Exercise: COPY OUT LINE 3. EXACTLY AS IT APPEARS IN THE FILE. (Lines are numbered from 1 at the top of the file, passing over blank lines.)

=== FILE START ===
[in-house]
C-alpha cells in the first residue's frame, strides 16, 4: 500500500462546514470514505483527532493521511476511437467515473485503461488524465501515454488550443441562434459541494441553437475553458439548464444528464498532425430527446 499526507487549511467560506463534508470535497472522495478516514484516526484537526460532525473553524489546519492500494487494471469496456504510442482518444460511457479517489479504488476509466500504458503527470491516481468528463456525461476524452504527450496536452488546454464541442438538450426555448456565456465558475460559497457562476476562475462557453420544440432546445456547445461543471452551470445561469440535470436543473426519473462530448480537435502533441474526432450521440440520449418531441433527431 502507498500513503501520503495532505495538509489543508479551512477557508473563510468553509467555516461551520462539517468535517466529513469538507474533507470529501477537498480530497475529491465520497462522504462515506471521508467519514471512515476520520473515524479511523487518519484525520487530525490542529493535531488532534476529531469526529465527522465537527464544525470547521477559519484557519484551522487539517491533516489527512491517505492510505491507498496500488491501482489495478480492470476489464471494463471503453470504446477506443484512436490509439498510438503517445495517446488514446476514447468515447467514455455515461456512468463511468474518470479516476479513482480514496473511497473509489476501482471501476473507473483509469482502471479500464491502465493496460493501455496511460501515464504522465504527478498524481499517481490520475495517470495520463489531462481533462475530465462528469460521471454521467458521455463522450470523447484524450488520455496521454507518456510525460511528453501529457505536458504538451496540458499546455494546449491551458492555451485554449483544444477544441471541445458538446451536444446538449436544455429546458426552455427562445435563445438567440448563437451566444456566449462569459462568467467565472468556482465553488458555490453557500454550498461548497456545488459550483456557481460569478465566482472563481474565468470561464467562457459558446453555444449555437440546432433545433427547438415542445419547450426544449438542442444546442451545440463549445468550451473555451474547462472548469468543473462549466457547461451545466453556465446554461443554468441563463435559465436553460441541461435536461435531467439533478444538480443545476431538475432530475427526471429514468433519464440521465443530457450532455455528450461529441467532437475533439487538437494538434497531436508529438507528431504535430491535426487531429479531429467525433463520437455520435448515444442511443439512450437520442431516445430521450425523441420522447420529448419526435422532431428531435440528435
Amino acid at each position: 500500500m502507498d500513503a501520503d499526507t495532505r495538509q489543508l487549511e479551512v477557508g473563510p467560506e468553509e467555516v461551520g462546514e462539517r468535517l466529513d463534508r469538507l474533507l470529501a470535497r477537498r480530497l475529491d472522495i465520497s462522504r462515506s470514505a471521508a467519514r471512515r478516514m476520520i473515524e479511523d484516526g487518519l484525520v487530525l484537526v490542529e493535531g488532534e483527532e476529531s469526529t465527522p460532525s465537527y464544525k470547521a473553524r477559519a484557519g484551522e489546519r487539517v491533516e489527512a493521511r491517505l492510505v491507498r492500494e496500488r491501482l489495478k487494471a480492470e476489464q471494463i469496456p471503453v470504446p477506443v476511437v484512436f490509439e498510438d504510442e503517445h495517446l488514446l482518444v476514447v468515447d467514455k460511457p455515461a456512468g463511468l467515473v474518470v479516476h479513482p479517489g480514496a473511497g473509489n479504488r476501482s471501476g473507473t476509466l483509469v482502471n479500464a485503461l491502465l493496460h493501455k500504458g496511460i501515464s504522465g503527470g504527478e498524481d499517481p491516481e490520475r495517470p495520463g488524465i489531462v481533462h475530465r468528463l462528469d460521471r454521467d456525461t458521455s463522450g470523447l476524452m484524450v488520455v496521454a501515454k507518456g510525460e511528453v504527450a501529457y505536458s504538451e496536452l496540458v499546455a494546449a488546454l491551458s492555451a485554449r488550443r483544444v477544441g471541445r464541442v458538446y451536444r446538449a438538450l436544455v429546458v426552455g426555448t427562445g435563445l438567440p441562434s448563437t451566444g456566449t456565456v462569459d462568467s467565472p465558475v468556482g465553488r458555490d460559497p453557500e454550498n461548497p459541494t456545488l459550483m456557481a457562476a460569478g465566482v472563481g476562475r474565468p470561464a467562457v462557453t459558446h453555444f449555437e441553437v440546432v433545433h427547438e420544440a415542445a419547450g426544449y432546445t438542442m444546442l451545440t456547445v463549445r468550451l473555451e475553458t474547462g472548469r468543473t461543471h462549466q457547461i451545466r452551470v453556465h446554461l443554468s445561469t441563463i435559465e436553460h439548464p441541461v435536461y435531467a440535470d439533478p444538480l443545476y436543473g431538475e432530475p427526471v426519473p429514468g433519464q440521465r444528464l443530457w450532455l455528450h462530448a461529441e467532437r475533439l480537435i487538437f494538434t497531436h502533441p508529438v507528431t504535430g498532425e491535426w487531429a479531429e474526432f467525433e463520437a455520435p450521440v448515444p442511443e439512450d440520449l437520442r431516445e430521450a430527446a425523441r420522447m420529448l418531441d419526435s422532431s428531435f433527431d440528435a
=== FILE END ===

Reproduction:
Amino acid at each position: 500500500m502507498d500513503a501520503d499526507t495532505r495538509q489543508l487549511e479551512v477557508g473563510p467560506e468553509e467555516v461551520g462546514e462539517r468535517l466529513d463534508r469538507l474533507l470529501a470535497r477537498r480530497l475529491d472522495i465520497s462522504r462515506s470514505a471521508a467519514r471512515r478516514m476520520i473515524e479511523d484516526g487518519l484525520v487530525l484537526v490542529e493535531g488532534e483527532e476529531s469526529t465527522p460532525s465537527y464544525k470547521a473553524r477559519a484557519g484551522e489546519r487539517v491533516e489527512a493521511r491517505l492510505v491507498r492500494e496500488r491501482l489495478k487494471a480492470e476489464q471494463i469496456p471503453v470504446p477506443v476511437v484512436f490509439e498510438d504510442e503517445h495517446l488514446l482518444v476514447v468515447d467514455k460511457p455515461a456512468g463511468l467515473v474518470v479516476h479513482p479517489g480514496a473511497g473509489n479504488r476501482s471501476g473507473t476509466l483509469v482502471n479500464a485503461l491502465l493496460h493501455k500504458g496511460i501515464s504522465g503527470g504527478e498524481d499517481p491516481e490520475r495517470p495520463g488524465i489531462v481533462h475530465r468528463l462528469d460521471r454521467d456525461t458521455s463522450g470523447l476524452m484524450v488520455v496521454a501515454k507518456g510525460e511528453v504527450a501529457y505536458s504538451e496536452l496540458v499546455a494546449a488546454l491551458s492555451a485554449r488550443r483544444v477544441g471541445r464541442v458538446y451536444r446538449a438538450l436544455v429546458v426552455g426555448t427562445g435563445l438567440p441562434s448563437t451566444g456566449t456565456v462569459d462568467s467565472p465558475v468556482g465553488r458555490d460559497p453557500e454550498n461548497p459541494t456545488l459550483m456557481a457562476a460569478g465566482v472563481g476562475r474565468p470561464a467562457v462557453t459558446h453555444f449555437e441553437v440546432v433545433h427547438e420544440a415542445a419547450g426544449y432546445t438542442m444546442l451545440t456547445v463549445r468550451l473555451e475553458t474547462g472548469r468543473t461543471h462549466q457547461i451545466r452551470v453556465h446554461l443554468s445561469t441563463i435559465e436553460h439548464p441541461v435536461y435531467a440535470d439533478p444538480l443545476y436543473g431538475e432530475p427526471v426519473p429514468g433519464q440521465r444528464l443530457w450532455l455528450h462530448a461529441e467532437r475533439l480537435i487538437f494538434t497531436h502533441p508529438v507528431t504535430g498532425e491535426w487531429a479531429e474526432f467525433e463520437a455520435p450521440v448515444p442511443e439512450d440520449l437520442r431516445e430521450a430527446a425523441r420522447m420529448l418531441d419526435s422532431s428531435f433527431d440528435a